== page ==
As part of its campaign to get us all watching Smash before it airs “live” on February 6 (more thoughts on Smash itself coming later) NBC has placed the entire pilot – and the preview of coming attractions that follows it – on YouTube, with no apparent geographic restrictions. As one commenter says, “that’s how you beat the piraters.”
Update: The video was working in Canada when I posted this. Now it’s not. So the “no apparent geographic restrictions” turns out, as it always does, to be a mirage – that’s the worst part, that sometimes a video is available, briefly, giving us a false sense of hope before they block it.
Several networks have tried this technique of making pilots available for free in advance; Fox did this with New Girl, and the live ratings for the pilot were excellent. Of course you can’t prove that this kind of thing doesn’t hurt the ratings; no one can prove definitively that a show would have done better in the ratings. But it at least is arguable that the audience for shows online is somewhat different from the audience for shows live on TV, and that at least some of the people who are watching on YouTube would not have watched it live anyway. But theoretically, some of those YouTube viewers might talk to the people who will watch live – people who use TV viewing as appointment time to spend time with their families, let’s say, might be tipped off by one family member who doesn’t mind sitting through it again.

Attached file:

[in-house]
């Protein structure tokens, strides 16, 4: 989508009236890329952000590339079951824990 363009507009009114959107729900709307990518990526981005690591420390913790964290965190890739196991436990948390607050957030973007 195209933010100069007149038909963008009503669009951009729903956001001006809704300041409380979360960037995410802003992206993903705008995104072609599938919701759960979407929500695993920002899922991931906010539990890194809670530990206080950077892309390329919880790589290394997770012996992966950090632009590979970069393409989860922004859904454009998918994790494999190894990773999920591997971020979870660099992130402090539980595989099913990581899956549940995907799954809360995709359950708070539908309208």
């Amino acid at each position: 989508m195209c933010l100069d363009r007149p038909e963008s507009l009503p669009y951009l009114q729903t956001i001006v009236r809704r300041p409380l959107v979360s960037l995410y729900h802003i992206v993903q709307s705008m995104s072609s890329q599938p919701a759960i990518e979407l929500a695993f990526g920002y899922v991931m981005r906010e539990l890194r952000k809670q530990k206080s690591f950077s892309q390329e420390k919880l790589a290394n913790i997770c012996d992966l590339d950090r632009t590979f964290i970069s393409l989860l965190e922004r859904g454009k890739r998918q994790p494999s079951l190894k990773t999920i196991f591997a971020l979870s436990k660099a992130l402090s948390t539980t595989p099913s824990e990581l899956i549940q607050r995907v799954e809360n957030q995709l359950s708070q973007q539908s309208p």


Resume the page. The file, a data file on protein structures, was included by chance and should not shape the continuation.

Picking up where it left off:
I’m a little uncomfortable advancing the theory that people who watch in one format probably wouldn’t have watched in another format, because it is a bit close to one of my least favourite arguments from the SOPA flap (obligatory disclaimer, SOPA seems to have been a very poorly-thought-out idea): that piracy is not a problem because most people who pirate would never have paid for the product anyway. This assumes that everybody has money that can only be used for one purpose, and that the possibility of getting something for free doesn’t change the way we use our money (let’s say, if the choice is between buying something we can get free, and buying something that we can’t get unless we pay for it). Individually, we may sometimes watch things for free that we would never have paid for; collectively, the availability of free stuff probably does change things.
So I don’t know if broadcast TV networks are better off pumping more free episodes into the system – making it easier for us to get them legally – or making it harder for us to get anything for free. It’s the same problem other advertising-supported media have had to face. But for a pilot, at least, I think it makes sense; certainly for a heavily-promoted pilot like this one. When a network puts this much promotional muscle into a show, the pilot is almost guaranteed a lot of viewers. So even if Fox lost viewers by making New Girl available before the premiere (it probably didn’t lose viewers, but let’s just say for the sake of argument), it was always going to get a lot of people tuning in. The problems with a show like this start to emerge in episode 2 and beyond, when the viewers decide if they actually like the show and want to come back. So the method being used here is to give away the episode that will get a lot of live viewers, building as many viewers in as many formats as you possibly can – and then hope that that gives you a bigger pool of interested viewers when episode 2 rolls around.